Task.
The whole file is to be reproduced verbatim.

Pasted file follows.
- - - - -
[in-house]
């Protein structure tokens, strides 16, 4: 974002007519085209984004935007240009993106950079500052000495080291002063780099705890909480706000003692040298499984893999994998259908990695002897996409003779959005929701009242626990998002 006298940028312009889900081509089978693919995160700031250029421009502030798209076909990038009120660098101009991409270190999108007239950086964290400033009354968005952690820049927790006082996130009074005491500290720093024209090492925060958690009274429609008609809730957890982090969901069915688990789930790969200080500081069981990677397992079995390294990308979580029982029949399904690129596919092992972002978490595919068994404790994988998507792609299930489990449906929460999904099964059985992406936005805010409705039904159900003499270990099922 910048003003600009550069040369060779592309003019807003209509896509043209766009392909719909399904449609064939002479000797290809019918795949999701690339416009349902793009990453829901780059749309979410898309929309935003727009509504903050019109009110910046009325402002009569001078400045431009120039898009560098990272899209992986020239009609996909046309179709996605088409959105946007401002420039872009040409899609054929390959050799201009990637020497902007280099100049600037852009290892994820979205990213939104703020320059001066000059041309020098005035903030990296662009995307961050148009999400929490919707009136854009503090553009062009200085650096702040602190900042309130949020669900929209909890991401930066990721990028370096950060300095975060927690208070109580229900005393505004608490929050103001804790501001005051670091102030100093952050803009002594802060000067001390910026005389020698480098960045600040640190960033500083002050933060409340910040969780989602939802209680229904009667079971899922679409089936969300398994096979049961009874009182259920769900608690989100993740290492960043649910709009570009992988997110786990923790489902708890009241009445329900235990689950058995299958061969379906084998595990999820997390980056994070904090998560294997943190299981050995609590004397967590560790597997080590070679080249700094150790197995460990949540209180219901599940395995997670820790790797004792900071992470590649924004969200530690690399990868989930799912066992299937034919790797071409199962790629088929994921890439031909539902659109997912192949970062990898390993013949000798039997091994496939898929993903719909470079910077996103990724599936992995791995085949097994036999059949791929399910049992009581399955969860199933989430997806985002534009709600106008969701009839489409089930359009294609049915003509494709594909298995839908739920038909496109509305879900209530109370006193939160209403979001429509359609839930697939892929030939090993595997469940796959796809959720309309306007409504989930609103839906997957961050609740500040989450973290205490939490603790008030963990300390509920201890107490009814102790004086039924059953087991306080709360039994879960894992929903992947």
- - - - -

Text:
[in-house]
């Protein structure tokens, strides 16, 4: 974002007519085209984004935007240009993106950079500052000495080291002063780099705890909480706000003692040298499984893999994998259908990695002897996409003779959005929701009242626990998002 006298940028312009889900081509089978693919995160700031250029421009502030798209076909990038009120660098101009991409270190999108007239950086964290400033009354968005952690820049927790006082996130009074005491500290720093024209090492925060958690009274429609008609809730957890982090969901069915688990789930790969200080500081069981990677397992079995390294990308979580029982029949399904690129596919092992972002978490595919068994404790994988998507792609299930489990449906929460999904099964059985992406936005805010409705039904159900003499270990099922 910048003003600009550069040369060779592309003019807003209509896509043209766009392909719909399904449609064939002479000797290809019918795949999701690339416009349902793009990453829901780059749309979410898309929309935003727009509504903050019109009110910046009325402002009569001078400045431009120039898009560098990272899209992986020239009609996909046309179709996605088409959105946007401002420039872009040409899609054929390959050799201009990637020497902007280099100049600037852009290892994820979205990213939104703020320059001066000059041309020098005035903030990296662009995307961050148009999400929490919707009136854009503090553009062009200085650096702040602190900042309130949020669900929209909890991401930066990721990028370096950060300095975060927690208070109580229900005393505004608490929050103001804790501001005051670091102030100093952050803009002594802060000067001390910026005389020698480098960045600040640190960033500083002050933060409340910040969780989602939802209680229904009667079971899922679409089936969300398994096979049961009874009182259920769900608690989100993740290492960043649910709009570009992988997110786990923790489902708890009241009445329900235990689950058995299958061969379906084998595990999820997390980056994070904090998560294997943190299981050995609590004397967590560790597997080590070679080249700094150790197995460990949540209180219901599940395995997670820790790797004792900071992470590649924004969200530690690399990868989930799912066992299937034919790797071409199962790629088929994921890439031909539902659109997912192949970062990898390993013949000798039997091994496939898929993903719909470079910077996103990724599936992995791995085949097994036999059949791929399910049992009581399955969860199933989430997806985002534009709600106008969701009839489409089930359009294609049915003509494709594909298995839908739920038909496109509305879900209530109370006193939160209403979001429509359609839930697939892929030939090993595997469940796959796809959720309309306007409504989930609103839906997957961050609740500040989450973290205490939490603790008030963990300390509920201890107490009814102790004086039924059953087991306080709360039994879960894992929903992947």